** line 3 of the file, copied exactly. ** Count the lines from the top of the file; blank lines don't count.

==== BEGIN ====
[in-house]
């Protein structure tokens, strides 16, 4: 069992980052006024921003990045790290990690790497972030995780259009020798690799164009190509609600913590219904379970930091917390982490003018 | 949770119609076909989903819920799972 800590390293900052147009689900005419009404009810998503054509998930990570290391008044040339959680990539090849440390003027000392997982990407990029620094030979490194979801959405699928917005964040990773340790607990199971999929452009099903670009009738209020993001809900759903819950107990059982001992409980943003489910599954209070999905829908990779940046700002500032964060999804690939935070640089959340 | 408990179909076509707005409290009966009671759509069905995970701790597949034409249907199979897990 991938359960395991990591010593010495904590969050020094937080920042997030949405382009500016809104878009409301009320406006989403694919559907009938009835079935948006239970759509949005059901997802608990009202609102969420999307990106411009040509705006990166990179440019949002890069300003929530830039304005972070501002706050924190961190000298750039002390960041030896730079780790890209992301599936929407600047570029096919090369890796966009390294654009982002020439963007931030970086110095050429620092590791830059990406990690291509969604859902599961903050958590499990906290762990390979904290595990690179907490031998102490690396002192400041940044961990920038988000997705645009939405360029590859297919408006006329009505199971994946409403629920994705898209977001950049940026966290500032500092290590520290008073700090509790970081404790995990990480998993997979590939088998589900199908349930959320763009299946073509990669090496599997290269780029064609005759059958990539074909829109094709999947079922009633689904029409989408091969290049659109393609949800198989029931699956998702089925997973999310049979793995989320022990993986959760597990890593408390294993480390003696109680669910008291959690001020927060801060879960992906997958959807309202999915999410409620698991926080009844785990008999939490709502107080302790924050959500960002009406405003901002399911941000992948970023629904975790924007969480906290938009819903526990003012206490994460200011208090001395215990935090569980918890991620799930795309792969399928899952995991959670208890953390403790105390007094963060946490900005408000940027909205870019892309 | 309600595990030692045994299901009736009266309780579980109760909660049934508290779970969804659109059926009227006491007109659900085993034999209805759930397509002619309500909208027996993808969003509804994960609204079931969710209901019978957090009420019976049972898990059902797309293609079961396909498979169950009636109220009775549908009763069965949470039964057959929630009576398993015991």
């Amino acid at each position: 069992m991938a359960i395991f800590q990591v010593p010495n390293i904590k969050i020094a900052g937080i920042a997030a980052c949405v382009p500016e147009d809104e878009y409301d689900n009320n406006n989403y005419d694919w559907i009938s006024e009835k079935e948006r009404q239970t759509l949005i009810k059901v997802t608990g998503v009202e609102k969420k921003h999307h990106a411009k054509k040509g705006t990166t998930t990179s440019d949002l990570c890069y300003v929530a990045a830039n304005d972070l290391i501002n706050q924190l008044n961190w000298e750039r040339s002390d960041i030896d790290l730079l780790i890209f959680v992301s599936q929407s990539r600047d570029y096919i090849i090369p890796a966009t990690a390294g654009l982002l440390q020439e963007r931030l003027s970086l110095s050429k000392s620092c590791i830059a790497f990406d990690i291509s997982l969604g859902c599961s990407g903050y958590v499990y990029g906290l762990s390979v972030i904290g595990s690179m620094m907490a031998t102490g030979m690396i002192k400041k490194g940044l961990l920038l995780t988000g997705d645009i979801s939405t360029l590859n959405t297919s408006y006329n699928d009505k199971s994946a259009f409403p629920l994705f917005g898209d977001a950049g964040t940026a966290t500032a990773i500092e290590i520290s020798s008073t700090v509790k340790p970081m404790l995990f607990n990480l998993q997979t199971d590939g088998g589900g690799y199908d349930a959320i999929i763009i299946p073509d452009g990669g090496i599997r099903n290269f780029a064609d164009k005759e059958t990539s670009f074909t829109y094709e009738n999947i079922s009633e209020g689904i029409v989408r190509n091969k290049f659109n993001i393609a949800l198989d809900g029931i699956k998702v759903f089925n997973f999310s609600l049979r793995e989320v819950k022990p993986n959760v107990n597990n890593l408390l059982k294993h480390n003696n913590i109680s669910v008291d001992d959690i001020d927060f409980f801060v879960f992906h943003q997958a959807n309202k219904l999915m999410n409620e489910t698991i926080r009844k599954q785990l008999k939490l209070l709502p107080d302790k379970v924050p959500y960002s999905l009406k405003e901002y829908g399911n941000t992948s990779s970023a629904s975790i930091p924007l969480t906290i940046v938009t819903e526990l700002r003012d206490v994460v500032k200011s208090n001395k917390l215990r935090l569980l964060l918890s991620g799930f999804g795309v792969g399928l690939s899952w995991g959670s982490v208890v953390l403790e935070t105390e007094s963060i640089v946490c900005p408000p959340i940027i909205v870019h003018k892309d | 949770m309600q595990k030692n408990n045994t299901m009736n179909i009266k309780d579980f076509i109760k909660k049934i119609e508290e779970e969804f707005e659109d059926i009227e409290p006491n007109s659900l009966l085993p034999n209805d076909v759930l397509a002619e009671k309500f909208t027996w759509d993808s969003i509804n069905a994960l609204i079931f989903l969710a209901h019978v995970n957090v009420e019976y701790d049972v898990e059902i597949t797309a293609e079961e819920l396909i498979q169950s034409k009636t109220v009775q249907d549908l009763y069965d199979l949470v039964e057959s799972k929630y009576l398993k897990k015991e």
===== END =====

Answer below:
């Amino acid at each position: 069992m991938a359960i395991f800590q990591v010593p010495n390293i904590k969050i020094a900052g937080i920042a997030a980052c949405v382009p500016e147009d809104e878009y409301d689900n009320n406006n989403y005419d694919w559907i009938s006024e009835k079935e948006r009404q239970t759509l949005i009810k059901v997802t608990g998503v009202e609102k969420k921003h999307h990106a411009k054509k040509g705006t990166t998930t990179s440019d949002l990570c890069y300003v929530a990045a830039n304005d972070l290391i501002n706050q924190l008044n961190w000298e750039r040339s002390d960041i030896d790290l730079l780790i890209f959680v992301s599936q929407s990539r600047d570029y096919i090849i090369p890796a966009t990690a390294g654009l982002l440390q020439e963007r931030l003027s970086l110095s050429k000392s620092c590791i830059a790497f990406d990690i291509s997982l969604g859902c599961s990407g903050y958590v499990y990029g906290l762990s390979v972030i904290g595990s690179m620094m907490a031998t102490g030979m690396i002192k400041k490194g940044l961990l920038l995780t988000g997705d645009i979801s939405t360029l590859n959405t297919s408006y006329n699928d009505k199971s994946a259009f409403p629920l994705f917005g898209d977001a950049g964040t940026a966290t500032a990773i500092e290590i520290s020798s008073t700090v509790k340790p970081m404790l995990f607990n990480l998993q997979t199971d590939g088998g589900g690799y199908d349930a959320i999929i763009i299946p073509d452009g990669g090496i599997r099903n290269f780029a064609d164009k005759e059958t990539s670009f074909t829109y094709e009738n999947i079922s009633e209020g689904i029409v989408r190509n091969k290049f659109n993001i393609a949800l198989d809900g029931i699956k998702v759903f089925n997973f999310s609600l049979r793995e989320v819950k022990p993986n959760v107990n597990n890593l408390l059982k294993h480390n003696n913590i109680s669910v008291d001992d959690i001020d927060f409980f801060v879960f992906h943003q997958a959807n309202k219904l999915m999410n409620e489910t698991i926080r009844k599954q785990l008999k939490l209070l709502p107080d302790k379970v924050p959500y960002s999905l009406k405003e901002y829908g399911n941000t992948s990779s970023a629904s975790i930091p924007l969480t906290i940046v938009t819903e526990l700002r003012d206490v994460v500032k200011s208090n001395k917390l215990r935090l569980l964060l918890s991620g799930f999804g795309v792969g399928l690939s899952w995991g959670s982490v208890v953390l403790e935070t105390e007094s963060i640089v946490c900005p408000p959340i940027i909205v870019h003018k892309d | 949770m309600q595990k030692n408990n045994t299901m009736n179909i009266k309780d579980f076509i109760k909660k049934i119609e508290e779970e969804f707005e659109d059926i009227e409290p006491n007109s659900l009966l085993p034999n209805d076909v759930l397509a002619e009671k309500f909208t027996w759509d993808s969003i509804n069905a994960l609204i079931f989903l969710a209901h019978v995970n957090v009420e019976y701790d049972v898990e059902i597949t797309a293609e079961e819920l396909i498979q169950s034409k009636t109220v009775q249907d549908l009763y069965d199979l949470v039964e057959s799972k929630y009576l398993k897990k015991e």